If the moose charges and you are unable to get to safety in time, climb or hide behind a tree. Do not lie down, as moose lash out with their front hooves when they attack, and you're only putting yourself at risk of being trampled.

If you see a moose when driving

When it comes to driving, the main danger when it comes to moose is that they will suddenly run into the road in front of you, giving you little to no time to react. If you see a sign that there are moose in the area (a red triangle with a black moose in it), take it seriously.

Moose on a frozen lake in Norway

Keep an eye on both sides of the road. Lower your speed, as this will increase your reaction time and lessen the force of any possible impact. Some municipalities have introduced digital moose signs, which will flash if a moose has been seen in the area, signalling drivers to take extra care. However, if the signs are not flashing, it does not mean there are no moose in the area – just that they have not been seen. Stay alert.

If you see a moose in the road in front of you, slow down or stop and wait for the moose to get off the road itself. Do not follow it closely, as this can stress the animal. In addition, be aware that if you've seen one moose, don't think you're in the clear – another could easily follow, particularly if it's a mother and baby.

If a collision is inevitable, aim for the moose's rear. Moose mainly steer with their front legs, and if you hit the back legs, it's more likely to send it spinning away from your car. However, if you hit the moose directly, there's a high chance that it will fall onto the car and – due to its sheer weight – fall through the windscreen, potentially crushing the people inside.

According to the NAF (the Norwegian Automobile Federation), if you do hit any animal on Norwegian roads, you should:

  • Put on a reflex vest and secure the accident site.
  • Ring the police on 02800. If anyone is injured, call for an ambulance on 113.
  • If the animal is injured but manages to get off the road, do not follow it. Instead, mark where the animal left the road and stay with your car to wait for the emergency services.
  • If the animal is injured but still alive, do not kill it yourself. The police or municipality's viltnemnda (the Department of Fish and Game) will make that decision.

Moose-ing Around

As with most things in nature, as long as you respect the moose and act sensibly, there's no reason for you to be in particular danger. If you came to Norway hoping to a see a moose, there are plenty of safe ways you can do that with minimal risk to either you or the moose.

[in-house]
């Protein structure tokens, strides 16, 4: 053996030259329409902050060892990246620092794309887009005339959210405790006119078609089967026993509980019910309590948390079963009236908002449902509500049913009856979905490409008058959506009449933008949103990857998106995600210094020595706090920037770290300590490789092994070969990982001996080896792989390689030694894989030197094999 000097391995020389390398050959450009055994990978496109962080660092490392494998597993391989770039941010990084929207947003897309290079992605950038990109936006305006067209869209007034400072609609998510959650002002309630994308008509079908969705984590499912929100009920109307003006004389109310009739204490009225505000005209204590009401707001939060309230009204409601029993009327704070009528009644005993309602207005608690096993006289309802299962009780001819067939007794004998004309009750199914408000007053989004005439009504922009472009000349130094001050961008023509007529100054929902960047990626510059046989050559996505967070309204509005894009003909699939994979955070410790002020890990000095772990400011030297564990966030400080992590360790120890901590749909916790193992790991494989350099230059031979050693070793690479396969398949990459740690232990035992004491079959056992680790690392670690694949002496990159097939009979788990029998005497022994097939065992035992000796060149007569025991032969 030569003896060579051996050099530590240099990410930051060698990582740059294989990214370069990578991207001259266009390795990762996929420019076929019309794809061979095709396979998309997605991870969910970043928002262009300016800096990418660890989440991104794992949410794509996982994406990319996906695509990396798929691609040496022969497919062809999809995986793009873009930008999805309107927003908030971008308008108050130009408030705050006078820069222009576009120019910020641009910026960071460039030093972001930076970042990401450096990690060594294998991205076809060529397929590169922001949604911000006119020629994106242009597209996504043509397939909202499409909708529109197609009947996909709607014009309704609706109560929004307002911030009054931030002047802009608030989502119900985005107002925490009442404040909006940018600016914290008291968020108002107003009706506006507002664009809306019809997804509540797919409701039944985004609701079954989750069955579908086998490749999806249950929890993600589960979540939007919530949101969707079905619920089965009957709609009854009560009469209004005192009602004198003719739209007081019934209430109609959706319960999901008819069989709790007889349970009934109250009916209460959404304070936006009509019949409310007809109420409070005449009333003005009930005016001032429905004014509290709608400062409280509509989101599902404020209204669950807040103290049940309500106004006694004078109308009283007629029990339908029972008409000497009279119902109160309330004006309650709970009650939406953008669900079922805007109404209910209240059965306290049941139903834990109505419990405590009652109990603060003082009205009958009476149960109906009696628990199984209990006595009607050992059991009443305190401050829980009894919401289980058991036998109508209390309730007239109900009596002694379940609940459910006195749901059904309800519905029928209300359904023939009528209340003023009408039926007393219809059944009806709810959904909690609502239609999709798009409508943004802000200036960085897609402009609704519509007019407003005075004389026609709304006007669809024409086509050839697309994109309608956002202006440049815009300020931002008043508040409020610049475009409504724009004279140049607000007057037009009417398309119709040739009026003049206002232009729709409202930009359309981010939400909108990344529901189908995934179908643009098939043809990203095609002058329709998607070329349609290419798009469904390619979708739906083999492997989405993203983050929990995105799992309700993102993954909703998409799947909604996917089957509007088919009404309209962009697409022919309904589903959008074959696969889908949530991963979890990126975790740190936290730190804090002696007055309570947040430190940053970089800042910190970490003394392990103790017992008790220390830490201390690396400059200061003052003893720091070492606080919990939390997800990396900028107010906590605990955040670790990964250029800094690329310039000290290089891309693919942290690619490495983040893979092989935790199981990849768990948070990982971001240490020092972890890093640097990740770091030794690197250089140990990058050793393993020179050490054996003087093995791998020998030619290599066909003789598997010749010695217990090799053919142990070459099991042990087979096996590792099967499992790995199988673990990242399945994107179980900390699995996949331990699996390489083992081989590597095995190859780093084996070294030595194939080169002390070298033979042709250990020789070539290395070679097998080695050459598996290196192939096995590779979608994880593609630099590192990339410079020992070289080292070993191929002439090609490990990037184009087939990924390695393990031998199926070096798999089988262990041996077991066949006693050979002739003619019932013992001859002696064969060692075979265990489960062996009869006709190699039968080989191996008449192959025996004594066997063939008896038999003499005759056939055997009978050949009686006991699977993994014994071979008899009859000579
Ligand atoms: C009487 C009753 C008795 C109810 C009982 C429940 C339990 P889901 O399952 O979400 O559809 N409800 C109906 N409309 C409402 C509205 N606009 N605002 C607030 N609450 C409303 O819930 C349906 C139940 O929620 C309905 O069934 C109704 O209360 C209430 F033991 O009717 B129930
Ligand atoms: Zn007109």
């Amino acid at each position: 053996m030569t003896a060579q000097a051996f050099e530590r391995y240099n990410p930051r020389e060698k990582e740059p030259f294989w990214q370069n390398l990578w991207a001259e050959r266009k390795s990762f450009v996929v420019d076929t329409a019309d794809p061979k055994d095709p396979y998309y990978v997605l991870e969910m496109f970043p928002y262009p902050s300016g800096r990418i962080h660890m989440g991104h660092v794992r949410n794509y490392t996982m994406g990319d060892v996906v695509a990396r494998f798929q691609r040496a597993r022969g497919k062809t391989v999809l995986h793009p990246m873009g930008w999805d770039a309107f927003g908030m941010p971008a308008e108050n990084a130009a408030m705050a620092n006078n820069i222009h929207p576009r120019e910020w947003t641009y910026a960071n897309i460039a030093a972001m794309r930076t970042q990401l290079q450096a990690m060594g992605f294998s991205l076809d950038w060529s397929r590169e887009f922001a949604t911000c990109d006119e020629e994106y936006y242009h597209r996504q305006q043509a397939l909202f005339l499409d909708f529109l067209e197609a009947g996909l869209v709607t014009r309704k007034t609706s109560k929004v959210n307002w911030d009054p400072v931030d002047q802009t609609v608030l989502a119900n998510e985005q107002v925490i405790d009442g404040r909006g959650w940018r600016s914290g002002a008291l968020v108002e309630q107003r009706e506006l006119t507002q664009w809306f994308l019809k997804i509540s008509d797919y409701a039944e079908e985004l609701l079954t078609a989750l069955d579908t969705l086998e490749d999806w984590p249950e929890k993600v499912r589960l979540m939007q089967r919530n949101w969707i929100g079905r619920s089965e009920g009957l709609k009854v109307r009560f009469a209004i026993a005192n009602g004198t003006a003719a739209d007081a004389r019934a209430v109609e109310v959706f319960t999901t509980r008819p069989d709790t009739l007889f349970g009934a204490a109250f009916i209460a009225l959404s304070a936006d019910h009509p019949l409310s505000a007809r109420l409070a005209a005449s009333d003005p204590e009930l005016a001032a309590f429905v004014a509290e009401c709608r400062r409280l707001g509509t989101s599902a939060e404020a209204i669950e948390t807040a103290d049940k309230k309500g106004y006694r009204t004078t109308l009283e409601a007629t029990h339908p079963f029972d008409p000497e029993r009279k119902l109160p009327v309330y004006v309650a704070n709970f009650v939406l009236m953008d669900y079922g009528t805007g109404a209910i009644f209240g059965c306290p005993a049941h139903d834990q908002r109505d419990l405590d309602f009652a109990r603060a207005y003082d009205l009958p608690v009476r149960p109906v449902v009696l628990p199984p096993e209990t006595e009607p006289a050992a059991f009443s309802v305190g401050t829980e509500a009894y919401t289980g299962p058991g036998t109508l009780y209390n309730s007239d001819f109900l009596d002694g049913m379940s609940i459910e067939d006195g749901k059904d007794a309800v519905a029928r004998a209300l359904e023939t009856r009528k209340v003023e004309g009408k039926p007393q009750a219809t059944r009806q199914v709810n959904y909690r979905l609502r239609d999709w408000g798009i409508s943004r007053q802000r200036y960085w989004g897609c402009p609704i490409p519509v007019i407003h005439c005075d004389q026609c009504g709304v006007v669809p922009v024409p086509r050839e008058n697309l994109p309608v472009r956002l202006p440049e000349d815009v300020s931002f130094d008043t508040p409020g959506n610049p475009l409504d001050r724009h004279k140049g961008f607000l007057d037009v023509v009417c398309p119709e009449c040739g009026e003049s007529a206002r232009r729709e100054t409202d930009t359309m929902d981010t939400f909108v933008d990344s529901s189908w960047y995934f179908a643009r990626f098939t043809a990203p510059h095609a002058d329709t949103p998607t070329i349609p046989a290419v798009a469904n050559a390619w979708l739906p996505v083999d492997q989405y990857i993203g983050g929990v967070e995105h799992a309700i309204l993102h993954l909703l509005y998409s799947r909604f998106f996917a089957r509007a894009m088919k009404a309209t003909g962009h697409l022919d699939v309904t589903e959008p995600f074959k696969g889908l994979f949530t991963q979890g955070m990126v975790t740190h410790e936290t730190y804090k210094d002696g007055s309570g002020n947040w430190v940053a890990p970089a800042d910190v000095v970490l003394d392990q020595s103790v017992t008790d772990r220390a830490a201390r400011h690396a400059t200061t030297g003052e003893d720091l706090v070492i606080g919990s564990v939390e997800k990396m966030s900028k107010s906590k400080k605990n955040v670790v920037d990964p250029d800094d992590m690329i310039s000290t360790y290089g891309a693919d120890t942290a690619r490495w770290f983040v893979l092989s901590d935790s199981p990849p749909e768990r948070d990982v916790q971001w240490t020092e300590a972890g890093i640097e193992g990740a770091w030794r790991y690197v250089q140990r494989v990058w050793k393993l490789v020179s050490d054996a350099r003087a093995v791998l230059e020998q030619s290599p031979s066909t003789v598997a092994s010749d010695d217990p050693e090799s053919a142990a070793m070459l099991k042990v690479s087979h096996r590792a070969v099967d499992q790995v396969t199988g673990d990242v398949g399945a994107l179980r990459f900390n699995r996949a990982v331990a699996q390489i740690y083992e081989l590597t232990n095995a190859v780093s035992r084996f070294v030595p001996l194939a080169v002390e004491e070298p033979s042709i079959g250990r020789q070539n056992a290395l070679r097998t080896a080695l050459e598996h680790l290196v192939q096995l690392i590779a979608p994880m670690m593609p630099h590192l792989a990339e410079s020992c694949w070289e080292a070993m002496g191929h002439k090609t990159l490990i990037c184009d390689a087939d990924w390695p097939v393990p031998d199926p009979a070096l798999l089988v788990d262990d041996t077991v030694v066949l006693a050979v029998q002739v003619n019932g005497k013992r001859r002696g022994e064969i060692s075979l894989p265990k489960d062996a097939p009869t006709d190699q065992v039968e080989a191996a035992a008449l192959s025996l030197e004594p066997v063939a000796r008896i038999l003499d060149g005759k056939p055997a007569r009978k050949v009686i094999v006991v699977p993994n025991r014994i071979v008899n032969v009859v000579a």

Moose statue head

For example, Elgtårnet (The Moose Tower) in Espedalen Municipality is a 12-metre high observation tower with amazing views of the surrounding forest and Ramstjern lake. It's also possible to spend the night, as Elgtårnet has three double bunk beds on its second floor, giving you ample opportunity to see moose in their natural habitat.

However, if you're looking for something a bit closer to the ground, animal parks like Elgtun in Aust-Auger Municipality and Bjørneparken in Viken Municipality are the perfect place for an up close and personal encounter with a moose.

Have you ever had an encounter with a moose? Would you want to see a moose in Norway? Let us know in the comments!

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About the Author: Jess Scott

Jess is a native Brit who lives and works in Oslo as a translator (from NO/SE/DA into EN), proofreader and copy editor. Much like Norwegians, she loves black coffee. Unlike Norwegians, she hates skiing. She is also technically a qualified viking, with a BA in Viking Studies, although there was a lot more reading and a lot less pillaging than she had expected. If you're interested in hiring her services - or are just really curious about what a Viking Studies degree involves - you can reach her on LinkedIn.

3 Comments

  1. Yes, while taking a walk about 4:30 a.m.I encounterd a moose.
    I slowly turned around and headed back the opposite way.
    Thankfully the moose was not facing my direction and I was able to continue without incidense.

  2. I came across 6 of them crossing a field in summer in middle norway. Luckly i was still some 20 meters away and approaching the field from a side. They were as surprised as i was. I stopped and backed up, they moved faster and went into thicker forest.